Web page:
5 Ways Regret is Ruining Your Life and How to Move On Already

This is a guest contribution.

Regret is a sticky thing. Like gum stuck on the sole of your favorite shoes, it came unexpectedly and it’s hard to get rid of. You never expected to step in it, you did your best to get it off, but it still left a sticky dirt-encrusted glob. We don’t expect to regret things {well, there was that one time in college} …. usually. And it seems most of the things causing us loads of regret are those things we didn’t see coming. Like that piece of gum we stepped in.

More surprising than the sticky nature of regret is that the act of regretting is ruining your life. An argument with a loved one, a poor decision at work, or a slip of the tongue that hurt another –we encounter situations every day with the potential for regret. We’re only imperfect humans and mistakes are part of life. Yet if we let it, regret will hijack our mental energies, negatively affect our health, and keep us stuck in the past.

A few months back, I had a falling out with a dear friend and mentor. We both said some things in anger and didn’t speak for a while. I always intended to make amends, yet she died suddenly: before I had the chance to let her know how much I cared for her. The regret I felt about my role in our disagreement immediately loomed large in my mind. I found myself rehashing our final conversation over and over with no different outcome {obviously} and no possibility for reconciliation. I had trouble focusing on my work, I couldn’t eat or sleep, and I was irritable with my loved ones. Regret was hijacking my joy and wreaking havoc on my life.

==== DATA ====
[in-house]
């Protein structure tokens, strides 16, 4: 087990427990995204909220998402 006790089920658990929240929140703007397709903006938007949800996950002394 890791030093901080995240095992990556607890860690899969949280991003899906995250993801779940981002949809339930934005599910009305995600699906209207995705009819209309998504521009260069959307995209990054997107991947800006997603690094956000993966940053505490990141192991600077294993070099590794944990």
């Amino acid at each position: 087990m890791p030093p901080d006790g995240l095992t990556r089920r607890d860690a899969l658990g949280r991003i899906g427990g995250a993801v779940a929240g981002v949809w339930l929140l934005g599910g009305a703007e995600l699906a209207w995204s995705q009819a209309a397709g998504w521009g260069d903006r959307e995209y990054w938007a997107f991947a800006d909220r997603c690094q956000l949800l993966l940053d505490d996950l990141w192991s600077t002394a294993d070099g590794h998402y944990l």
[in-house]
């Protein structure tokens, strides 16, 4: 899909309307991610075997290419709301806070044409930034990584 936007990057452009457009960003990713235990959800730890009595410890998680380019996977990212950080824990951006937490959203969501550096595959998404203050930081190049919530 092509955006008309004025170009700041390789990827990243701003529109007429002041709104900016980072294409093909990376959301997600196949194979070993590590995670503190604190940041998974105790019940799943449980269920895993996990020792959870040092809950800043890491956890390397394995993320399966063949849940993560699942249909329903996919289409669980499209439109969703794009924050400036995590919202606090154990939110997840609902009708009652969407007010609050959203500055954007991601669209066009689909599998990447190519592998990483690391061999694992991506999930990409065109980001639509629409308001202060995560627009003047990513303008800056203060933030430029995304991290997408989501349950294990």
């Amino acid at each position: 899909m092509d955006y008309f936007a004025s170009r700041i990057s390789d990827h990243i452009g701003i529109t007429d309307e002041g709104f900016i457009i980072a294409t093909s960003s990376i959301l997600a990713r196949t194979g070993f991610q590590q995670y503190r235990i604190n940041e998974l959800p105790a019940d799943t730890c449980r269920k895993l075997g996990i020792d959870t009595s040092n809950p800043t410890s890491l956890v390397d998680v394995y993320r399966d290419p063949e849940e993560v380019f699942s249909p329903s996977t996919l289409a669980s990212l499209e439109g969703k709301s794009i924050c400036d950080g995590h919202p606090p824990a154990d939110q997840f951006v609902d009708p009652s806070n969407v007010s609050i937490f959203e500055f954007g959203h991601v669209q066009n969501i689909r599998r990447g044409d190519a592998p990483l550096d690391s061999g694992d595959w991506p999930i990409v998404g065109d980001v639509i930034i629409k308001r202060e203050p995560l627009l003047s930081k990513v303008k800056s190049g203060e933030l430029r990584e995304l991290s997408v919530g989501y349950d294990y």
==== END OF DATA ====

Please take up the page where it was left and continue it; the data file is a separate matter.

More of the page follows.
Regret is part of our human situation. We’re only human and it’s only natural we’ll make mistakes, poor decisions, or say unkind words we’ll later regret. So how do we let go of regret, take back our happiness, and move on? We learn how regret works to ruin our life and we take action to prevent it:

#1: Regret keeps us stuck in the past

Regret keeps us looking backward and sets up a cognitive tape-loop of obsessive ‘what if’ ‘should have’ and ‘why didn’t I’ thoughts. Thoughts like these create neural pathways that are reinforced over time; so the more we think about that regret-filled situation, the more we find ourselves regretting it. And the more we regret, the more we look back, and the LESS mental energy we have for looking forward –or appreciating the present moment.

What to do: Visualize a better outcome.